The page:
Low Power FM Fined for Underwriting Announcements

Posted in Advertising Issues, Broadcast Regulation

Creative AdvertisingOn Friday, February 27, 2015, the FCC’s Enforcement Bureau released an Order imposing a $16,000 fine on WQAZ-LP, a low power FM station, for broadcasting underwriting announcements that were impermissible because they too closely resembled commercials.  (Low-power FM radio stations are licensed to provide noncommercial, locally oriented programming to their communities.)  Under the Commission’s “enhanced underwriting” policies, an NCE station may air announcements acknowledging a commercial entity that makes a financial contribution to the station.  However, what the NCE station can say in those announcements is closely circumscribed.  The Commission has held that underwriting announcements must be for identification purposes only, and must not promote the commercial entity’s products, services, or business.  Specifically, such announcements must not contain comparative or qualitative descriptions, price information, calls to action, or inducements to buy, sell, rent or lease.

The Order does not indicate just how WQAZ-LP crossed these lines.  Nevertheless, the Order provides us a good opportunity to remind NCE broadcasters to tread carefully when airing underwriting announcements.  Such announcements should be kept as straightforward as possible.  Stating the business’s name, its location, a plain factual description of what it sells, and its slogan should not pose any problems.  Although the Commission may give a licensee the benefit of the doubt on a close call, the more an underwriting announcement sounds like a commercial advertisement, the more likely it is to violate the Commission’s policies.

Commissioner O’Rielly Calls Upon the Commission to Modernize its EEO Rules

Posted in Broadcast Regulation, Employment

Hiring for jobs in the media industry has evolved as rapidly as the industry itself.  No longer is the local newspaper the only, or perhaps even the best, way to reach job seekers.  Whether it is a company website, an employment search engine (such as CareerBuilder.com or Monster.cHandshakeom) or a niche site (such as allaccess.com or TVJobs.com), employees and employers increasingly are turning to the Internet.  Under the FCC’s EEO rules, however, newspapers remain the “gold standard” for distributing job vacancy information.  Commissioner O’Rielly would like to see that change.  In a recent blog post, he called upon the Commission to embrace the Internet and update its EEO rules.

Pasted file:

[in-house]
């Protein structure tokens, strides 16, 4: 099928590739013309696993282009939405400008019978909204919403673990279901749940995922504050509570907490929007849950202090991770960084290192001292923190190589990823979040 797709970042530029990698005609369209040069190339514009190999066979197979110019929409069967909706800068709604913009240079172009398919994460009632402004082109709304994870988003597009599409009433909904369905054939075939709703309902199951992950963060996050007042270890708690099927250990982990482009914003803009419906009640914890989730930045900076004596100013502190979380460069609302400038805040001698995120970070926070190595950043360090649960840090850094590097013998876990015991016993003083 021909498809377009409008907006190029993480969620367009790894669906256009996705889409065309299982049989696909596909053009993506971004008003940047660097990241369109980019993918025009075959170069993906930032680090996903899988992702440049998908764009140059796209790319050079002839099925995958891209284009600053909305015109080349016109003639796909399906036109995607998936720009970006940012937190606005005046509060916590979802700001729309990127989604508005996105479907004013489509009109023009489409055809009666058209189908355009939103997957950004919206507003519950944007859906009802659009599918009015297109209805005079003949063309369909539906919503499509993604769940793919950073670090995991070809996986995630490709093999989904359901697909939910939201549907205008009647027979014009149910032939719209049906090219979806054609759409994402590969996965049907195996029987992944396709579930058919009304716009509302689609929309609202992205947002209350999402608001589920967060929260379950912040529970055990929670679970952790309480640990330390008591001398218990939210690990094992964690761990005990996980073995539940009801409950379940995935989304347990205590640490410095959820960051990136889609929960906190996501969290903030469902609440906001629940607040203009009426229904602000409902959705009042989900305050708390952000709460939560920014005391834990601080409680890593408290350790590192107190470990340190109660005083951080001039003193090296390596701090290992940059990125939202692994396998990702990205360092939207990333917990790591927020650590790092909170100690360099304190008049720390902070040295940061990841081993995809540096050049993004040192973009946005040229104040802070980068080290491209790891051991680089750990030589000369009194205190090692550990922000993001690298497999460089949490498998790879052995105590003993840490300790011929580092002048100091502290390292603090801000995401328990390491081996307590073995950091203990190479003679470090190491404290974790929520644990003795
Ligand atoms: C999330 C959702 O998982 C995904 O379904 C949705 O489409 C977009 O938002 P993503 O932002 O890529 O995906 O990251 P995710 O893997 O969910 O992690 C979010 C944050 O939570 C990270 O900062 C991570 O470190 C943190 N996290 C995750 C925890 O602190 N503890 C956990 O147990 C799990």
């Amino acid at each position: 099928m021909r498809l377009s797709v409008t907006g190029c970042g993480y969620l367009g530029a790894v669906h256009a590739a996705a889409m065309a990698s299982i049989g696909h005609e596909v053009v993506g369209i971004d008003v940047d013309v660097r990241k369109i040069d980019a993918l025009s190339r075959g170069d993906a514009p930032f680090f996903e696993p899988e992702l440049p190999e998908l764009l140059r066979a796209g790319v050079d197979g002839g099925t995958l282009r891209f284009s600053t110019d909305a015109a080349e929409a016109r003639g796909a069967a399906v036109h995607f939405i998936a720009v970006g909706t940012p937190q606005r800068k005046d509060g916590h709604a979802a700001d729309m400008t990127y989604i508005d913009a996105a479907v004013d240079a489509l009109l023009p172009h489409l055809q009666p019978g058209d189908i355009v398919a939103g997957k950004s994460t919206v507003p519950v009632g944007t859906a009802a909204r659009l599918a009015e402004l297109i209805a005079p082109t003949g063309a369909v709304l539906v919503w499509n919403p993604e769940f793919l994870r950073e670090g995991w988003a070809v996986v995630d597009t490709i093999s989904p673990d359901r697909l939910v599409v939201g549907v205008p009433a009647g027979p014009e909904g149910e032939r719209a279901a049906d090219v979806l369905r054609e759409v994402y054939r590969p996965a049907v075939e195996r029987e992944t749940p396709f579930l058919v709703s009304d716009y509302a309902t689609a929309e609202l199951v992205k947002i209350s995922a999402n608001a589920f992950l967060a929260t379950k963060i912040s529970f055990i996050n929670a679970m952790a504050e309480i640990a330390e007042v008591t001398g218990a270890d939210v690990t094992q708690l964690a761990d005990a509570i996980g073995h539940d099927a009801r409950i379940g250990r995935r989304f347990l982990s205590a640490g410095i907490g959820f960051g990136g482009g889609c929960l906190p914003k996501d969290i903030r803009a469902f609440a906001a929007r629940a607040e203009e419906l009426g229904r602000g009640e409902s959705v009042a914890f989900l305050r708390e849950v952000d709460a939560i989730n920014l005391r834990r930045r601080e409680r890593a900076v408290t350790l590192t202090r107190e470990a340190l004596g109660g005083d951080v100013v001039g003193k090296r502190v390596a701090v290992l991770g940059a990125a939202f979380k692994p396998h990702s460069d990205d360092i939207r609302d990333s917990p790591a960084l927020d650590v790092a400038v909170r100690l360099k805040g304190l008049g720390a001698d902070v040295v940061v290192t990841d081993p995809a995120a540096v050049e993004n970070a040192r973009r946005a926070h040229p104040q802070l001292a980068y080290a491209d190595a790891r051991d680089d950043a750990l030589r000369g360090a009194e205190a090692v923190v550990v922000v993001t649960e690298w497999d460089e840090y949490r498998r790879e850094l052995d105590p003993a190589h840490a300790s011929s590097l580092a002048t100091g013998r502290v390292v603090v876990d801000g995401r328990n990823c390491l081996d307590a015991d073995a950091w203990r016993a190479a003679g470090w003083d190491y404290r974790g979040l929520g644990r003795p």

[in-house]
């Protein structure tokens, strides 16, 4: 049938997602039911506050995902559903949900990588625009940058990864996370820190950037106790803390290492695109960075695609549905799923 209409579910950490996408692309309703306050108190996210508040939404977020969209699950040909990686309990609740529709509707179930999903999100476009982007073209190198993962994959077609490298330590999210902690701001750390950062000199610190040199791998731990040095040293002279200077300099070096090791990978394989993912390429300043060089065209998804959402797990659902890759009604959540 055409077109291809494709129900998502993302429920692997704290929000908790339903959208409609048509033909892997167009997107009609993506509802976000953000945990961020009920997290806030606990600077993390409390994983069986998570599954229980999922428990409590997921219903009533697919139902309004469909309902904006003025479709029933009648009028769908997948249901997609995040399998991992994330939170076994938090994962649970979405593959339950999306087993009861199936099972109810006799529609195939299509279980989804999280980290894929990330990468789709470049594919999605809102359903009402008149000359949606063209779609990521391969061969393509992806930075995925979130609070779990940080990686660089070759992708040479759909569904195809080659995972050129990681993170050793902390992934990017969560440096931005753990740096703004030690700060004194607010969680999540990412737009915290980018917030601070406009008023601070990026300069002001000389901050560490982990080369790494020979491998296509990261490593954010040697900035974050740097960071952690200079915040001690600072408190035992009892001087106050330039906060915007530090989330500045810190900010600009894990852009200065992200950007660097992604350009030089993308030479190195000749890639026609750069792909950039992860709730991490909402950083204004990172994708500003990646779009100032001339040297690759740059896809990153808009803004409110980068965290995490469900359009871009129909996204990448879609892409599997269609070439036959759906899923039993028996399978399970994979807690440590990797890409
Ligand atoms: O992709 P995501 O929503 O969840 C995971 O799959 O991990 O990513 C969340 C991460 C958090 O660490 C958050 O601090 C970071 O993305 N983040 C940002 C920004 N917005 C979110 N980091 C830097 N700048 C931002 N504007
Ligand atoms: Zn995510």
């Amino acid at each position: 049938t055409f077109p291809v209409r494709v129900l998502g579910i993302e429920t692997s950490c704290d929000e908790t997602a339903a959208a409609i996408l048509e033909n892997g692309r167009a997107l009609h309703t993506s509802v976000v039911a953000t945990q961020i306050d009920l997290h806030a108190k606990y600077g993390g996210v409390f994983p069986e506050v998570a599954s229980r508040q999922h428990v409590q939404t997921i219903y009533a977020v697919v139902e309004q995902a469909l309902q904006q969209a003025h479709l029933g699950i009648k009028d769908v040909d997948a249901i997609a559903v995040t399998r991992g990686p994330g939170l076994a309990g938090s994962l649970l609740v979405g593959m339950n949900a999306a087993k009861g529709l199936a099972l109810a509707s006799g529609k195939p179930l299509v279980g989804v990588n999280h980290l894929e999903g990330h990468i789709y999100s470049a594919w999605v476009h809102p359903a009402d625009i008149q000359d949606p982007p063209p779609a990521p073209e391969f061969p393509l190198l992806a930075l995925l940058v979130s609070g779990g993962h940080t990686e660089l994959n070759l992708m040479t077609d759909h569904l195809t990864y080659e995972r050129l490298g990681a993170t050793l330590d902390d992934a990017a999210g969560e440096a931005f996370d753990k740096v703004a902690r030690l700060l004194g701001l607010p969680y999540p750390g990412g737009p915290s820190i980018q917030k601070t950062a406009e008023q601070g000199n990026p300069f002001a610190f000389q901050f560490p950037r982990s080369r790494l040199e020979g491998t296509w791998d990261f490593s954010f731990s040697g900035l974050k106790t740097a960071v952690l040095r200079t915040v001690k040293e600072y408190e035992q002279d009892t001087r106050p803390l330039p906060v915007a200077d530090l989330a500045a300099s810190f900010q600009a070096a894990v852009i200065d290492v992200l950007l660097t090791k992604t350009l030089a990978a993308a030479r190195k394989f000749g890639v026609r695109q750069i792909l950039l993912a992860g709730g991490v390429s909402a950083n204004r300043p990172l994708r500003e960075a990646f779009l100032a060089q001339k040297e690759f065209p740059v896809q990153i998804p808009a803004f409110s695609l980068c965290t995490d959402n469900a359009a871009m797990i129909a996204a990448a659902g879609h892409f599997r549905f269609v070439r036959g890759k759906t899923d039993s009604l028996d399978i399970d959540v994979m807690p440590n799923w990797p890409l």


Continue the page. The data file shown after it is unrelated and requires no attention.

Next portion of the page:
Among other requirements, the Commission’s EEO rules require broadcasters with five or more full-time employees to widely disseminate information about full-time job openings to their communities.  Such dissemination can be accomplished via newspaper ads, or by distributing job vacancy information to colleges and universities, community organizations, or local broadcast associations (among others).   However, the FCC has fined stations for relying solely on the Internet and “word of mouth” sources like walk-ins to recruit job candidates.  As Commissioner O’Rielly pointed-out in his blog post, the Commission’s application of the wide-dissemination component of its EEO rules “is based on a remarkably outdated assessment of Internet deployment and access in the United States.”  When the EEO rule was adopted in 2002, the Commission relied on a 2001 NTIA report that suggested 50 percent of U.S. households had Internet service.  Today, however, NTIA data indicates that 99 percent of Americans have access to the Internet.  Not only that, but since 2011 100 percent of public libraries have provided free internet access.  Continue Reading

FCC Seeks Comment on Use of “Last-In-First-Out” Method for Selling Political Ads

Posted in Broadcast Regulation, Political Broadcasting